Missouri Loss Sparks Changes at Kentucky Football Practice

Nick Roush10/28/20


Article written by:On3 imageNick Roush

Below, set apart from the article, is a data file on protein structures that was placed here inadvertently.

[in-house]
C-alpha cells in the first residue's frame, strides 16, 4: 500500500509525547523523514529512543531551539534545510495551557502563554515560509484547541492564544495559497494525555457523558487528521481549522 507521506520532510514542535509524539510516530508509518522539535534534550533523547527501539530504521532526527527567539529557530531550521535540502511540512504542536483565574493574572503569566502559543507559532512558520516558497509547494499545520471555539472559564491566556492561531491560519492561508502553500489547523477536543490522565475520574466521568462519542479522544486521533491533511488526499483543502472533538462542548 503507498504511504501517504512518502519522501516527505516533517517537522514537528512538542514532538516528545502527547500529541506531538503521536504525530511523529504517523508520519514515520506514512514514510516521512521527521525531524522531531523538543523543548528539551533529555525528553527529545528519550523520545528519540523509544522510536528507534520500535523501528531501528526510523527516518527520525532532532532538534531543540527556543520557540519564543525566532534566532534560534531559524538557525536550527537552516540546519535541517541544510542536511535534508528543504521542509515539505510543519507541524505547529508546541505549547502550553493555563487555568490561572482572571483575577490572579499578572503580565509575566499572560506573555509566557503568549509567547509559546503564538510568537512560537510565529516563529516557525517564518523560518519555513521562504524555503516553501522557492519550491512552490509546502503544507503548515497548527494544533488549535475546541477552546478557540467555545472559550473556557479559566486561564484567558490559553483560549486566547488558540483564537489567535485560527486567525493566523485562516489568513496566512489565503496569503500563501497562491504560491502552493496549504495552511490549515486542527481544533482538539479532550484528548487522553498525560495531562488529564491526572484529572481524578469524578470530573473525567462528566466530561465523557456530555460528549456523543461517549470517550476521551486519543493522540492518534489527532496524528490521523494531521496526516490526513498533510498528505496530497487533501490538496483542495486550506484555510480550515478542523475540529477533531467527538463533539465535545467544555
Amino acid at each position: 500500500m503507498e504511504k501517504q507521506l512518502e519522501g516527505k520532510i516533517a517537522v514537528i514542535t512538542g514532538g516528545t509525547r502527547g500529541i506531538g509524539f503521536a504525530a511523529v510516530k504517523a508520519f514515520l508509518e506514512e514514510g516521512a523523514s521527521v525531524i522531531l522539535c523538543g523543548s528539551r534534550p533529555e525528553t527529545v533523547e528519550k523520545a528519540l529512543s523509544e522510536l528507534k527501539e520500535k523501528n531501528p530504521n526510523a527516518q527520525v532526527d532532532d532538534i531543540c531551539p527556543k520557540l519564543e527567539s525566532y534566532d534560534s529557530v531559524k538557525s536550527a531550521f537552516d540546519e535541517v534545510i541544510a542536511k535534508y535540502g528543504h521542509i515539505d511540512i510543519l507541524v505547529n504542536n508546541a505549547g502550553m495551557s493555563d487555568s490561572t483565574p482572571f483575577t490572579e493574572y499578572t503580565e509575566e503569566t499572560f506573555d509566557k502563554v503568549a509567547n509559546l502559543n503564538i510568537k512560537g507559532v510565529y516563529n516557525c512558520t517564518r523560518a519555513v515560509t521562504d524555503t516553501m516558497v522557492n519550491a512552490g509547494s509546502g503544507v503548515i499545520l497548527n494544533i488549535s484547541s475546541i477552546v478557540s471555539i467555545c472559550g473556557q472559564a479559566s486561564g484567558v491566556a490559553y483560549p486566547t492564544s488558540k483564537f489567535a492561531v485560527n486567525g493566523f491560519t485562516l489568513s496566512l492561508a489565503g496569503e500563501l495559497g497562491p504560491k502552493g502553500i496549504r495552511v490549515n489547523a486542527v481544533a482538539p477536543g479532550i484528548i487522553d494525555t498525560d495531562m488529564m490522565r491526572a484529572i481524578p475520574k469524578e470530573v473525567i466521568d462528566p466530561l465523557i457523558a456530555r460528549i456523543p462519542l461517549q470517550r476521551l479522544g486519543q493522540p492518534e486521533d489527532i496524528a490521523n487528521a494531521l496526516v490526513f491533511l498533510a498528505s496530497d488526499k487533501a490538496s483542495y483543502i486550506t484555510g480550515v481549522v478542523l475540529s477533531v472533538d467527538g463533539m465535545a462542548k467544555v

[caption id="attachment_311574" align="alignnone" width="2560"] Jacob Noger | UK Athletics[/caption] Kentucky's embarrassing 20-10 loss at Missouri forced the Wildcats to face the music. In the days since the disaster, the practice fields at the Joe Craft Football Training Facility have looked, felt and sounded different. "We're taking everything more serious. No more playing. No more joking around. This is serious business. We gotta stay focused at all times," said nose guard Marquan McCall. "It's been a lot faster than the weeks before," shared offensive guard Luke Fortner. "You kind of get lulled into a routine. I think we saw the issue with that and so we're breaking that routine, doing some things differently, being explosive, running around the field a little faster than we usually do. It's been a really good couple days of practice." There was one big, obvious problem before the Missouri game: the team simply wasn't fired up to play football. That will not be a problem this Saturday against Georgia. "I don't think you have to do much to get em up. I think our guys are -- they're ready. It's not just aggravating for people watching off the field. It's aggravating for the guys on it," said defensive coordinator Brad White. This week's challenge will be one of the most difficult of the season. The fifth-ranked Georgia Bulldogs bring one of the best defenses in all of college football to Kroger Field. If you thought Larry Rountree was a physical runner, wait until you see Zamir White. The powerful running back averages 4.2 yards per carry running behind a physical offensive line. "It's going to start with the run game. They're going to try to be real physical at the offensive line, try to move you off the point. Their running backs are as talented a group as we've seen and they can go three, four, five deep. They're really strong. The wide receivers have a lot of talent. No. 10 (Kearis Jackson) can flat roll in the slot and No. 1 (George Pickens) is a good, big-bodied wide receiver with great body control, strong hands. No. 7 (Jermaine Burton) is really coming along as a freshman and the quarterback (Stetson Bennett IV) is doing a nice job. He understands where to go with the football. He understands how to manage the game," White continued. "They get explosive when they have the opportunity, but it starts up front. They want to run that football and we've gotta try to limit that. When they do throw the ball downfield we've gotta try to affect the QB so he doesn't have all day to throw to some of those guys on their deeper routes." Kentucky's defense needs to put pressure on Bennett to force turnovers. In Georgia's only loss of the season they gave the ball to Alabama three times. In the Wildcats' only two victories of the season, Kentucky has a +8 turnover margin. "We don't expect to put all the pressure on the offense, so we really want to make the offense's job easier," said cornerback Cedrick Dort. "We're just trying to be more consistent out there, more focused, making sure we're more dialed-in. This is another critical SEC East game. Hopefully this game will get us going." Kentucky could get absolutely nothing going against Missouri, stalling all early-season momentum. Even though UK's defense struggled to get stops by allowing Missouri to convert 10-of-20 third downs, White loved the fight from his team. "We did not play our best football, by any means. Again, we obviously struggled there on third down, but what I was proud of, as the game went along they never backed down. I'm going to be honest, I've never been a part of a 21-play drive that went for almost nine minutes and results in no points. That's all the credit to them. It has nothing to do with play-call. It was everything to do with rising up in the moment, gutting it out," said White. The changes in practice should make sure the Wildcats bring that fight on the first snap of Saturday's game against Georgia.

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